Hurtling Scotch mist swept by at remarkable speed, the wind roared and thundered through the trees, and the ground was absolutely, utterly and completely sodden. If you were foolish enough to walk on it, water squelched out with every footfall. And despite this, the weather forecasters were predicting another 4 inches to 8 inches of rain for the West Highlands this weekend…

Algy found himself a soggy perch that was not actually waterlogged, and surveyed the dismal scene. He remembered a poem by Longfellow about just such a day. It was all very well to say that “into each life some rain must fall”, but enough was enough already! Why couldn’t it fall on the places that desperately needed water for a change? Algy idly wondered whether the sun really was still shining behind the clouds, but as he couldn’t actually see any clouds, being entirely shrouded in the dense mist, it hardly made any difference. Truly the poet said:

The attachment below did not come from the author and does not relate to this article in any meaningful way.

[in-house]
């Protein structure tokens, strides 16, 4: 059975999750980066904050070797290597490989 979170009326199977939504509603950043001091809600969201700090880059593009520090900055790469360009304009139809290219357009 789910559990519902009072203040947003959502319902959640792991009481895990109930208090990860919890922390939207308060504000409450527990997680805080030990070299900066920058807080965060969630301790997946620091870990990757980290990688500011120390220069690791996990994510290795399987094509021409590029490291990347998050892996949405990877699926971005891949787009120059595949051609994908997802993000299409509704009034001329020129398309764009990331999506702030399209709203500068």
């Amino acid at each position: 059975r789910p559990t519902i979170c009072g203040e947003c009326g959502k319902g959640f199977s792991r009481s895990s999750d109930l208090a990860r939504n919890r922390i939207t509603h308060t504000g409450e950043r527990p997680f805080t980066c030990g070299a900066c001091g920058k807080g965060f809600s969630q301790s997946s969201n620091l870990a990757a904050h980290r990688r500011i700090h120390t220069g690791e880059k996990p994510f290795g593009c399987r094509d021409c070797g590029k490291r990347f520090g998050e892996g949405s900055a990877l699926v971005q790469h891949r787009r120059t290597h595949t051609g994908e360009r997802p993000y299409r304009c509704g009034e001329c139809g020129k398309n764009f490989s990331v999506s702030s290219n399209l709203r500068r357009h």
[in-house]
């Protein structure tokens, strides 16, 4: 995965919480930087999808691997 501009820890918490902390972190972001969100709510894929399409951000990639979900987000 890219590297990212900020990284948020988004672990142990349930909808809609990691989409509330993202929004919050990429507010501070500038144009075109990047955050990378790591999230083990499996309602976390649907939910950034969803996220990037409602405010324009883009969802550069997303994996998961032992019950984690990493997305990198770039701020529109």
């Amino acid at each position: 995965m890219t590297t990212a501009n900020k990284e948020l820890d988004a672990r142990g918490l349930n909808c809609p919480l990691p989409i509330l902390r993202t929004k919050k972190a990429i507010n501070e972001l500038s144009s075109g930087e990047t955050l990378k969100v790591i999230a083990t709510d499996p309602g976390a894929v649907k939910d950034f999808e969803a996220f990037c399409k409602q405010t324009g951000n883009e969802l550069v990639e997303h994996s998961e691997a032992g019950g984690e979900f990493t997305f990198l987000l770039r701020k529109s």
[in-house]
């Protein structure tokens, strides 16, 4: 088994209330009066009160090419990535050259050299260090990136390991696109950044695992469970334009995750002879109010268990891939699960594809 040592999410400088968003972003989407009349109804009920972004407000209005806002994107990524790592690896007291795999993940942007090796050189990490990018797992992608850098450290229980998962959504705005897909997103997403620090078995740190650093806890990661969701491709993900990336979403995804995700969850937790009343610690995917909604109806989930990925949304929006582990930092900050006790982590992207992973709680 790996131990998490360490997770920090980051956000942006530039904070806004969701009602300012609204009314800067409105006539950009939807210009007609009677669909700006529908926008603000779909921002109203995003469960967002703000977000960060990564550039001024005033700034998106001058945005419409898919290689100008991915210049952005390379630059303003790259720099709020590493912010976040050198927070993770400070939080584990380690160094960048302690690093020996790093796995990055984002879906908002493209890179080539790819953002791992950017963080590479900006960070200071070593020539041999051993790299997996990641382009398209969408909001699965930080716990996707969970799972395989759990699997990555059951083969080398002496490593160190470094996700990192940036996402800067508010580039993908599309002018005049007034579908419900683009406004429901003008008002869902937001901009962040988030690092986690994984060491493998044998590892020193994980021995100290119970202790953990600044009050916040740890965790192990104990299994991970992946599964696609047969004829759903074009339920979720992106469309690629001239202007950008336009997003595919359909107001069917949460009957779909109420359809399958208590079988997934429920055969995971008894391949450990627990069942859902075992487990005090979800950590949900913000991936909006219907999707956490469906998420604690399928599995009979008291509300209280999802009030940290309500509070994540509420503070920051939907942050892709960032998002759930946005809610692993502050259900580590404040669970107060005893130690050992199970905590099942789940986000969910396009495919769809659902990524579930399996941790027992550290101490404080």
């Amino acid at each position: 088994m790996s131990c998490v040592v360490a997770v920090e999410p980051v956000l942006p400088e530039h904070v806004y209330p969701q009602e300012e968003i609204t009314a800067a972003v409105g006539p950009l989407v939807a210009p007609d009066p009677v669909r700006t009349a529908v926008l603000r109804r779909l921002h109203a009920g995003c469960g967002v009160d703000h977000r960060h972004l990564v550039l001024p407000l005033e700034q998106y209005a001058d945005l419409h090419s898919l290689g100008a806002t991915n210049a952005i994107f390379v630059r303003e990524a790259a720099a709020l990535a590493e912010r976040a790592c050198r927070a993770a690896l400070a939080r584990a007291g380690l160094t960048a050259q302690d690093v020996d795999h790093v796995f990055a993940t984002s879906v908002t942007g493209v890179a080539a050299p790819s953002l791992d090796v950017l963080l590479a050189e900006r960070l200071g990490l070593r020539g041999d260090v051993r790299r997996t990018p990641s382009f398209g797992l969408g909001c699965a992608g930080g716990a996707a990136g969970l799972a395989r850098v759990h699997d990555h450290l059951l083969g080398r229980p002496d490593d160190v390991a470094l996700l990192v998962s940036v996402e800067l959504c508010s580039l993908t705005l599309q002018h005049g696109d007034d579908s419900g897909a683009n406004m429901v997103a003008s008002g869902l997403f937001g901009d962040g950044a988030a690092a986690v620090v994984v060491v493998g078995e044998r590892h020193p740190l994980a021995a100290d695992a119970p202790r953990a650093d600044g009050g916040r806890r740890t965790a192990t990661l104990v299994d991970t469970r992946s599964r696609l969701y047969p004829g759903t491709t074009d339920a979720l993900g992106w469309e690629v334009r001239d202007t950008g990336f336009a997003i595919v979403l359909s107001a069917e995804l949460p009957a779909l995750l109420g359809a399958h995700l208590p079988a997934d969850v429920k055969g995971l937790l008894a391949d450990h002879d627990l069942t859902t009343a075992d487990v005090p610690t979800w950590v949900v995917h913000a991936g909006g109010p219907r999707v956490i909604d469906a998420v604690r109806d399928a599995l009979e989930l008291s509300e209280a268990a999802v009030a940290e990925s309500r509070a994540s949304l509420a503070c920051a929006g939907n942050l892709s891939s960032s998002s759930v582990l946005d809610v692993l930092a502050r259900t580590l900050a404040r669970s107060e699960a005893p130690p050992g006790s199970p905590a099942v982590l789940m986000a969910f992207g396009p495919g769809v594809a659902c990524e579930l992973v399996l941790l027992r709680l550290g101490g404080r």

The day is cold, and dark, and dreary;
          It rains, and the wind is never weary;
          The vine still clings to the mouldering wall,
          But at every gust the dead leaves fall,
          And the day is dark and dreary.

          My life is cold, and dark, and dreary;
          It rains, and the wind is never weary;
          My thoughts still cling to the mouldering Past,
          But the hopes of youth fall thick in the blast,
          And the days are dark and dreary.

          Be still, sad heart! and cease repining;
          Behind the clouds is the sun still shining;
          Thy fate is the common fate of all,
          Into each life some rain must fall,
          Some days must be dark and dreary.

[ Algy is quoting the poem The Rainy Day by the 19th century American poet Henry Wadsworth Longfellow. ]